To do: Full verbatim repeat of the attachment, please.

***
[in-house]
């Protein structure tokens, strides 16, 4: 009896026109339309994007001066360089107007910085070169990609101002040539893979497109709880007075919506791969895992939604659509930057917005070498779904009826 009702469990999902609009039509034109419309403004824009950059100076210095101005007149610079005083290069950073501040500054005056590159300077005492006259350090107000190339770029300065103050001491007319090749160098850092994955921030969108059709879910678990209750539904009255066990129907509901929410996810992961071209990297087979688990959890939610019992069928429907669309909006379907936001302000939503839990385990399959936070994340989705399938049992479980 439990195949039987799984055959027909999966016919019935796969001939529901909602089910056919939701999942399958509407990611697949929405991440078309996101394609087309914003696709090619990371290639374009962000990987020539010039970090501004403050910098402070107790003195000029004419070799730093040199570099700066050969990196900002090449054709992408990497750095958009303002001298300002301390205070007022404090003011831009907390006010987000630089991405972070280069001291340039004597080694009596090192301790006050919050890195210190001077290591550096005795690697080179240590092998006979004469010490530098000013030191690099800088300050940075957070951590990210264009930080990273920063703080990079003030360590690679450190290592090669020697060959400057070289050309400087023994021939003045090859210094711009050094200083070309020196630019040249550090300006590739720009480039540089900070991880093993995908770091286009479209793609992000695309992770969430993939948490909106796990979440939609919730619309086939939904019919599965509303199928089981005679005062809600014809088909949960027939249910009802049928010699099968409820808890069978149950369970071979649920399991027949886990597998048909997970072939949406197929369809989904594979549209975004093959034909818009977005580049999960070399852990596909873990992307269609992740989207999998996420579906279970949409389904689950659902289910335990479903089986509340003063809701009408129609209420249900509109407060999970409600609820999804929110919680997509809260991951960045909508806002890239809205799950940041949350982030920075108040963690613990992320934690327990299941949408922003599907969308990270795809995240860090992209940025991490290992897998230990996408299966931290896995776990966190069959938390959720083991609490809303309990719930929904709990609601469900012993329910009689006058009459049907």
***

[in-house]
């Protein structure tokens, strides 16, 4: 009896026109339309994007001066360089107007910085070169990609101002040539893979497109709880007075919506791969895992939604659509930057917005070498779904009826 009702469990999902609009039509034109419309403004824009950059100076210095101005007149610079005083290069950073501040500054005056590159300077005492006259350090107000190339770029300065103050001491007319090749160098850092994955921030969108059709879910678990209750539904009255066990129907509901929410996810992961071209990297087979688990959890939610019992069928429907669309909006379907936001302000939503839990385990399959936070994340989705399938049992479980 439990195949039987799984055959027909999966016919019935796969001939529901909602089910056919939701999942399958509407990611697949929405991440078309996101394609087309914003696709090619990371290639374009962000990987020539010039970090501004403050910098402070107790003195000029004419070799730093040199570099700066050969990196900002090449054709992408990497750095958009303002001298300002301390205070007022404090003011831009907390006010987000630089991405972070280069001291340039004597080694009596090192301790006050919050890195210190001077290591550096005795690697080179240590092998006979004469010490530098000013030191690099800088300050940075957070951590990210264009930080990273920063703080990079003030360590690679450190290592090669020697060959400057070289050309400087023994021939003045090859210094711009050094200083070309020196630019040249550090300006590739720009480039540089900070991880093993995908770091286009479209793609992000695309992770969430993939948490909106796990979440939609919730619309086939939904019919599965509303199928089981005679005062809600014809088909949960027939249910009802049928010699099968409820808890069978149950369970071979649920399991027949886990597998048909997970072939949406197929369809989904594979549209975004093959034909818009977005580049999960070399852990596909873990992307269609992740989207999998996420579906279970949409389904689950659902289910335990479903089986509340003063809701009408129609209420249900509109407060999970409600609820999804929110919680997509809260991951960045909508806002890239809205799950940041949350982030920075108040963690613990992320934690327990299941949408922003599907969308990270795809995240860090992209940025991490290992897998230990996408299966931290896995776990966190069959938390959720083991609490809303309990719930929904709990609601469900012993329910009689006058009459049907």